Red Sox

Inconsistencies plague Sox offense

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Inconsistencies plague Sox offense

CHICAGO -- To look at some of the numbers, the Red Sox' offense has been plenty good enough.

Entering Friday's action, the Red Sox were second only to Texas in runs scored among American League teams. What's more, they lead all of baseball in extra-base hits and were tied for third in doubles.

But Boston's offense has also been ridiculously inconsistent. When they're not scoring in double figures -- as they've done 10 times, as much as any team in either league -- they seem to be in danger of scoring just a couple.

Or, like Friday, none at all.

The Sox were shut out for the third time this season Friday. They had chances right from the beginning when the first two hitters of the game -- Scott Podsednik and Dustin Pedroia -- reached base. But despite the first-and-second, no-out opportunity, the Sox couldn't score.

They put the leadoff man on base in three of the first five innings, but came up empty.

In his final three at-bats, Dustin Pedroia came up with four runners in scoring position -- and six baserunners overall -- and made the final out each time.

The frustration took its toll on Pedroia in the seventh when his opposite-field liner toward the right field line was hauled in by Cubs outfielder David DeJesus, leaving the bases full of Red Sox teammates. Enraged, Pedroia slammed his helmet with both hands into the ground down the first base line.

"We hit some balls good, man. We just hit it right to 'em,'' said Pedroia. "We're not trying to be (lousy); everyone's trying, man. We're not playing good. Today we didn't play good. We scored no runs. You can't win a game if you score zero runs.''

The inability to score much has haunted the Red Sox of late. Friday marked the seventh time in the last 11 games in which they scored three runs or fewer. Unsurprisingly, they're just 1-6 in those seven games.

"We had some balls hit hard,'' lamented Kevin Youkilis. "It just stunk. It really did. (The scoreboard didn't reflect) how we swung the bats. We swung the bats pretty good. It's just, man, we couldn't get anything to fall.''

In addition to hard-hit balls by Pedroia to right which were caught by DeJesus, Jarrod Saltalamacchia sent Alfonso Soriano to the warning track in left with a runner on and one out in the fifth before Soriano made a catch with his back against the ivy-covered wall.

Youkilis himself is in a 3-for-30 funk since the start of the last homestand, dropping his average to .212 for the season.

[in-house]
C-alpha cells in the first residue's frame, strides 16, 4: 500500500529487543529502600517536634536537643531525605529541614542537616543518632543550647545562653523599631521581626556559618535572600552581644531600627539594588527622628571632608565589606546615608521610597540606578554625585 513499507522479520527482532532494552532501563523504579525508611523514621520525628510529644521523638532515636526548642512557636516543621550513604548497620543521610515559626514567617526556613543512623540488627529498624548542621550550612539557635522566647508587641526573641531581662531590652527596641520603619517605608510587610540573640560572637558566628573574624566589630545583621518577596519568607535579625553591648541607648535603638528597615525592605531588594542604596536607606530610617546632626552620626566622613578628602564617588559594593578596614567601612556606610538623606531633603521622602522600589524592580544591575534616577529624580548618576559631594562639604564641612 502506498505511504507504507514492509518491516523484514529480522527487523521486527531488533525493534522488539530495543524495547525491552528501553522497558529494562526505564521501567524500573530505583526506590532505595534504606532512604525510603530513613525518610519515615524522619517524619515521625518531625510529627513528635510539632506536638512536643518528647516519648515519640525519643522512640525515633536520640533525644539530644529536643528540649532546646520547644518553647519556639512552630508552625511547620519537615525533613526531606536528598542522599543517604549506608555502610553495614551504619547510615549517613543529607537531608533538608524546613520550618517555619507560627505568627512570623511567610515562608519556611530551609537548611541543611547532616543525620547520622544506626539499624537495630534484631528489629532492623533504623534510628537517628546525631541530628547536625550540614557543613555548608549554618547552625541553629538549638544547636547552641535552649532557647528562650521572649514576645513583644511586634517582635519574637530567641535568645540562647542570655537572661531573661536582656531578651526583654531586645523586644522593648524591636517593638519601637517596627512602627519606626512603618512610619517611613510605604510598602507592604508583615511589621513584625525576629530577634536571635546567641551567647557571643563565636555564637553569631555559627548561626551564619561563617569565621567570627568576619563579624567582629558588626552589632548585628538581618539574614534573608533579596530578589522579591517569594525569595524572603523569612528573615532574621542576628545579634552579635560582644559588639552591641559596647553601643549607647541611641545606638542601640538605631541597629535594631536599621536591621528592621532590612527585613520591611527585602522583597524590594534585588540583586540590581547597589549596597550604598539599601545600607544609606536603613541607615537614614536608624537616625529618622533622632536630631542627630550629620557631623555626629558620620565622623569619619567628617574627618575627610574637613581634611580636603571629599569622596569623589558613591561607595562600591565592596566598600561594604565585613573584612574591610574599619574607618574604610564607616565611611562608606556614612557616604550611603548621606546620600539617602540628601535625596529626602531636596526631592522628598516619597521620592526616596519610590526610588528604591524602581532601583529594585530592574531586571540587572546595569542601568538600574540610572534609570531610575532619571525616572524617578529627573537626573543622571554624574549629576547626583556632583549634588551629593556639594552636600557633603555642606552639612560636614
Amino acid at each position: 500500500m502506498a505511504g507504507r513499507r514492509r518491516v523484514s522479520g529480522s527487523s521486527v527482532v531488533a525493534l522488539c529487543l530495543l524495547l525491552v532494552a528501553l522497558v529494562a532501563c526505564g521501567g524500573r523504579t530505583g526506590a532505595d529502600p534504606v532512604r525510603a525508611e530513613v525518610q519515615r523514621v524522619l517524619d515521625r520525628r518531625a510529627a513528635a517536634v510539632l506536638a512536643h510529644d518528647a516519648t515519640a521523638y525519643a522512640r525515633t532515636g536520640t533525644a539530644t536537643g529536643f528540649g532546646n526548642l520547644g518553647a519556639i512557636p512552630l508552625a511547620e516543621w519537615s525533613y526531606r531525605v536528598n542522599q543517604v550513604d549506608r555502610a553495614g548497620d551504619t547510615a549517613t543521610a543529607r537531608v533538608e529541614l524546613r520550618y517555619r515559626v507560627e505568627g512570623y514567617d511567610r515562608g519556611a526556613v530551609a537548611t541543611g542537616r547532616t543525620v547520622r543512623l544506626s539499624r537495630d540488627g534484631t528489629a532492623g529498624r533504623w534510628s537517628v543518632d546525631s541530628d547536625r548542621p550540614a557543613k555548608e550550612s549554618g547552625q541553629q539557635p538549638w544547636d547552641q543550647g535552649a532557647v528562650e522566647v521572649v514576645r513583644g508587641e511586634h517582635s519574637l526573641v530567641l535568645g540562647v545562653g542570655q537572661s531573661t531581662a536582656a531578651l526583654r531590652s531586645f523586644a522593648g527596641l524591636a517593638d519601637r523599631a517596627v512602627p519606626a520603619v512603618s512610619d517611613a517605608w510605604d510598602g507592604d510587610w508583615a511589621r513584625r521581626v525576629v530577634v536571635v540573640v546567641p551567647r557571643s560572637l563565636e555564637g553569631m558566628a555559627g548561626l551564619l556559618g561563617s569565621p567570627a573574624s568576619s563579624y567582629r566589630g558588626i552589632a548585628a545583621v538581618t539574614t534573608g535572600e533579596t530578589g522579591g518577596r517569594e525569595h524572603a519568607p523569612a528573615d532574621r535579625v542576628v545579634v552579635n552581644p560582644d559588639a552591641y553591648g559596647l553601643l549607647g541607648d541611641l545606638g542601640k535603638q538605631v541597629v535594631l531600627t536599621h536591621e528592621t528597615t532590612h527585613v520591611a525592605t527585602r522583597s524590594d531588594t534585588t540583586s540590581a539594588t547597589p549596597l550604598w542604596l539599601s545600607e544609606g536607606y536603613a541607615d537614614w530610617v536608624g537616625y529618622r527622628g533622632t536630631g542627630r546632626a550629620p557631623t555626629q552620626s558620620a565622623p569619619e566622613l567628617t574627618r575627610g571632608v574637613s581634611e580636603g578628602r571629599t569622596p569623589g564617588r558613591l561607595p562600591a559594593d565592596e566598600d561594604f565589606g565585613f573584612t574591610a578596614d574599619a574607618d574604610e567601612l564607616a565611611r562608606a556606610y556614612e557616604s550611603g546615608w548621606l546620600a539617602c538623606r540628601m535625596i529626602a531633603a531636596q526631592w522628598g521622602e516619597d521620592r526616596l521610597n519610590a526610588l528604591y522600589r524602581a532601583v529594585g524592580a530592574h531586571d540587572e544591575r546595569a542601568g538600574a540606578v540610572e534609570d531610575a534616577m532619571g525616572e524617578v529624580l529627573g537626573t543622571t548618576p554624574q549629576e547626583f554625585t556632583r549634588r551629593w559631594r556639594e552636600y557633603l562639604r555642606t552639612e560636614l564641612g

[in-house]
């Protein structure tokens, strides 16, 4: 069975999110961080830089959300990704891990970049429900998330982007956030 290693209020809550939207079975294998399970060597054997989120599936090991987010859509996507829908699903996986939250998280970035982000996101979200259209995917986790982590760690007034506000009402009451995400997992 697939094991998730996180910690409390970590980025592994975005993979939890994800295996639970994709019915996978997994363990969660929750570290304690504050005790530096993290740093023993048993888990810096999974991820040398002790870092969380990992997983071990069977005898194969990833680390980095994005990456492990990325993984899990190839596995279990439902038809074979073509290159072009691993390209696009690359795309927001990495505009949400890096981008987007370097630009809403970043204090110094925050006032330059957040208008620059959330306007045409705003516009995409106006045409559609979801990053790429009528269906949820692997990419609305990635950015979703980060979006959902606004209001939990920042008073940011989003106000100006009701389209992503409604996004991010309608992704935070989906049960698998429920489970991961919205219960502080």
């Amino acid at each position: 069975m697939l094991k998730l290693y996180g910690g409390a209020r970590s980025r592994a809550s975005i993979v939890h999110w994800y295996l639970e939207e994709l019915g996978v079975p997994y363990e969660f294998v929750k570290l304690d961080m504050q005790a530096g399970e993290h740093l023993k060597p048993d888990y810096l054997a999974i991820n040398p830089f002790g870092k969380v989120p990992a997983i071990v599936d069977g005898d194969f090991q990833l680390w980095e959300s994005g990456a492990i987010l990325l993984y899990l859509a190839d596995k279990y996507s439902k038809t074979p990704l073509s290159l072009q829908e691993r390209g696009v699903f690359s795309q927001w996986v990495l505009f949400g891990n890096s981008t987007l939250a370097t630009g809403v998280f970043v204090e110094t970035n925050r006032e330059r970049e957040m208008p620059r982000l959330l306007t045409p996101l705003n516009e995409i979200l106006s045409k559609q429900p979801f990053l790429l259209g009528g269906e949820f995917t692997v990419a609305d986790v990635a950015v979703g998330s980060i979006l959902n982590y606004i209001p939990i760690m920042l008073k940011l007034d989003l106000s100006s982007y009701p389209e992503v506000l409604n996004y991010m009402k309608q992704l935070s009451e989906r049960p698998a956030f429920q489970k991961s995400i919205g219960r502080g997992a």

"They said it evens out, so if it evens out, I'm in good shape,'' said Youkilis. "Today was frustrating. Every at-bat was great and I didn't have anything to show for it. It's discouraging. It's good to drive the ball, but nothing fell in.''

The Sox have run into top starters in the past week, including Stephen Strasburg, Gio Gonzalez, Josh Johnson, Mark Buehrle and, Friday, Ryan Dempster.

But Youkilis doesn't want to use that as an excuse for the team's offensive failings.

"You can always say it's good pitching,'' he said, "but as a hitter, you have to go out there and hit. They always say good pitching will beat good hitting. But this team has great hitting and it's not getting the job done. And it's frustrating.''

MLB will institute rules to pick up pace, with or without players' agreement

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MLB will institute rules to pick up pace, with or without players' agreement

ORLANDO, Fla. -- Major League Baseball will change rules to speed games next year with or without an agreement with the players' association.

Management proposed last offseason to institute a 20-second pitch clock, allow one trip to the mound by a catcher per pitcher each inning and raise the bottom of the strike zone from just beneath the kneecap to its pre-1996 level at the top of the kneecap. The union didn't agree, and clubs have the right to impose those changes unilaterally for 2018.

Players and MLB have held initial bargaining since summer, and MLB chief legal officer Dan Halem said this week he would like an agreement by mid-January.

"My preferred path is a negotiated agreement with the players, but if we can't get an agreement we are going to have rule changes in 2018 one way or the other," baseball commissioner Rob Manfred said Thursday after a quarterly owners' meeting.